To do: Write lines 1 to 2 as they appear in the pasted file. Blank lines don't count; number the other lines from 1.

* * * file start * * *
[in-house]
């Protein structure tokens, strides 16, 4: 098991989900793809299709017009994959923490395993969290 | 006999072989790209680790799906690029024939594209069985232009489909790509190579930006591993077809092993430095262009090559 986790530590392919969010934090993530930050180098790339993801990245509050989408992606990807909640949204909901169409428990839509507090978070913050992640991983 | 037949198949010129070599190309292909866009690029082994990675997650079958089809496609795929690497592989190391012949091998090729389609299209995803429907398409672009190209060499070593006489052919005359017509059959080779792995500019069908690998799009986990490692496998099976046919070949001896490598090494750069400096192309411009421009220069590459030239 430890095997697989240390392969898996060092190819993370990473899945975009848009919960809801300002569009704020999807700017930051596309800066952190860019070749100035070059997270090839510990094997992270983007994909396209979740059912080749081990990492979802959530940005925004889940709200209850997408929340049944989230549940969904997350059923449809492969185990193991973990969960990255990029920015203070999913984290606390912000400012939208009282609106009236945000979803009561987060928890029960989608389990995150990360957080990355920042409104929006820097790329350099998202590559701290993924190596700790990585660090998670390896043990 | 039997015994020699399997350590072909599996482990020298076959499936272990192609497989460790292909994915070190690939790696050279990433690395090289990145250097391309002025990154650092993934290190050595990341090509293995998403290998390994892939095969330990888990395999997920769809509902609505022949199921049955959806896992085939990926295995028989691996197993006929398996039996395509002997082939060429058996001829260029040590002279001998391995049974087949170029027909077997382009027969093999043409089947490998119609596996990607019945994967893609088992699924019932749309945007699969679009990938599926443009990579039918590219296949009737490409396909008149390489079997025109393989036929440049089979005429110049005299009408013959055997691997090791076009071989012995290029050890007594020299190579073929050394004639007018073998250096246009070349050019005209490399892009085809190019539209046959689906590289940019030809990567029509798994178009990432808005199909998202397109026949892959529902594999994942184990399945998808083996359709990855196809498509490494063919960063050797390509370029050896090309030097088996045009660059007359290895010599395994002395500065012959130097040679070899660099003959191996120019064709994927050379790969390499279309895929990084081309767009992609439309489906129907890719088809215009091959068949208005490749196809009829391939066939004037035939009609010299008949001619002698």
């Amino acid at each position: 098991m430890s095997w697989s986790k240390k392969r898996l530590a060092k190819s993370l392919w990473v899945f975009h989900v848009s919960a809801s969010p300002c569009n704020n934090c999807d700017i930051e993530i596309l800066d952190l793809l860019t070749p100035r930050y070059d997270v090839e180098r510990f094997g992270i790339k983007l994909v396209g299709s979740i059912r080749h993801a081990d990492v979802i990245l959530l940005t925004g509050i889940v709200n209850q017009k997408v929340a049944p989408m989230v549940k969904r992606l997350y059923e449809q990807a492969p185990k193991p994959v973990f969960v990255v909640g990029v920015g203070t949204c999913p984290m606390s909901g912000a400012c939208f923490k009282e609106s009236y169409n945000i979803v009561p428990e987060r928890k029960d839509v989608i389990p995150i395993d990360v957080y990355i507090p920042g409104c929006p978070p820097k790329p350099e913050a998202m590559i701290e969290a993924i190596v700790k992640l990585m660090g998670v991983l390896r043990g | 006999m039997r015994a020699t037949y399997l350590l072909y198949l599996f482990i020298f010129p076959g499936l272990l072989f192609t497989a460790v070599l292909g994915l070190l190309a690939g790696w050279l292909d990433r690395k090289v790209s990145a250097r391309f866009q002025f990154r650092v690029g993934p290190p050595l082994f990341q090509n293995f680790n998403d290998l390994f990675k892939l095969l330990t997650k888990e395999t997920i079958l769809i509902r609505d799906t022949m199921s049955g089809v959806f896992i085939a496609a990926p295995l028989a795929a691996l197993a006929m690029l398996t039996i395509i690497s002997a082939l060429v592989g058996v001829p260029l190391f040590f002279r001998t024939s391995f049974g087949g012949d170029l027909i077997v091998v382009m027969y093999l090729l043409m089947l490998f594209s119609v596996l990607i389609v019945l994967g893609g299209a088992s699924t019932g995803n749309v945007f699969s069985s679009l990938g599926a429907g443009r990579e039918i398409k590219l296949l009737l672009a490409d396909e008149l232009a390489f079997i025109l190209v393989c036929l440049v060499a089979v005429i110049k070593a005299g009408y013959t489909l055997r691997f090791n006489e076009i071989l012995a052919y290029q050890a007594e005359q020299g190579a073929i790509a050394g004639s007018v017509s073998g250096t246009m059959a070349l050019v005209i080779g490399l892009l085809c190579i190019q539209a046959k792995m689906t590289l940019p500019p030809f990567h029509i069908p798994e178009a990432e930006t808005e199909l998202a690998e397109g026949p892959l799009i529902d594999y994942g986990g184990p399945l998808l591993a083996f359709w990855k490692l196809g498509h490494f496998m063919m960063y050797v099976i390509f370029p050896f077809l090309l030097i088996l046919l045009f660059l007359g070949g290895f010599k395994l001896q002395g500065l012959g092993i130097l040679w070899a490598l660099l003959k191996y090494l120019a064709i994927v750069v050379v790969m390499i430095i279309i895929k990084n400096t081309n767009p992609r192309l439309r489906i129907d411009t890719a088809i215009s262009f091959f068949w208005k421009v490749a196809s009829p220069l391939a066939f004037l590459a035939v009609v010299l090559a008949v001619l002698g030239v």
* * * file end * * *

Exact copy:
[in-house]
């Protein structure tokens, strides 16, 4: 098991989900793809299709017009994959923490395993969290 | 006999072989790209680790799906690029024939594209069985232009489909790509190579930006591993077809092993430095262009090559 986790530590392919969010934090993530930050180098790339993801990245509050989408992606990807909640949204909901169409428990839509507090978070913050992640991983 | 037949198949010129070599190309292909866009690029082994990675997650079958089809496609795929690497592989190391012949091998090729389609299209995803429907398409672009190209060499070593006489052919005359017509059959080779792995500019069908690998799009986990490692496998099976046919070949001896490598090494750069400096192309411009421009220069590459030239 430890095997697989240390392969898996060092190819993370990473899945975009848009919960809801300002569009704020999807700017930051596309800066952190860019070749100035070059997270090839510990094997992270983007994909396209979740059912080749081990990492979802959530940005925004889940709200209850997408929340049944989230549940969904997350059923449809492969185990193991973990969960990255990029920015203070999913984290606390912000400012939208009282609106009236945000979803009561987060928890029960989608389990995150990360957080990355920042409104929006820097790329350099998202590559701290993924190596700790990585660090998670390896043990 | 039997015994020699399997350590072909599996482990020298076959499936272990192609497989460790292909994915070190690939790696050279990433690395090289990145250097391309002025990154650092993934290190050595990341090509293995998403290998390994892939095969330990888990395999997920769809509902609505022949199921049955959806896992085939990926295995028989691996197993006929398996039996395509002997082939060429058996001829260029040590002279001998391995049974087949170029027909077997382009027969093999043409089947490998119609596996990607019945994967893609088992699924019932749309945007699969679009990938599926443009990579039918590219296949009737490409396909008149390489079997025109393989036929440049089979005429110049005299009408013959055997691997090791076009071989012995290029050890007594020299190579073929050394004639007018073998250096246009070349050019005209490399892009085809190019539209046959689906590289940019030809990567029509798994178009990432808005199909998202397109026949892959529902594999994942184990399945998808083996359709990855196809498509490494063919960063050797390509370029050896090309030097088996045009660059007359290895010599395994002395500065012959130097040679070899660099003959191996120019064709994927050379790969390499279309895929990084081309767009992609439309489906129907890719088809215009091959068949208005490749196809009829391939066939004037035939009609010299008949001619002698």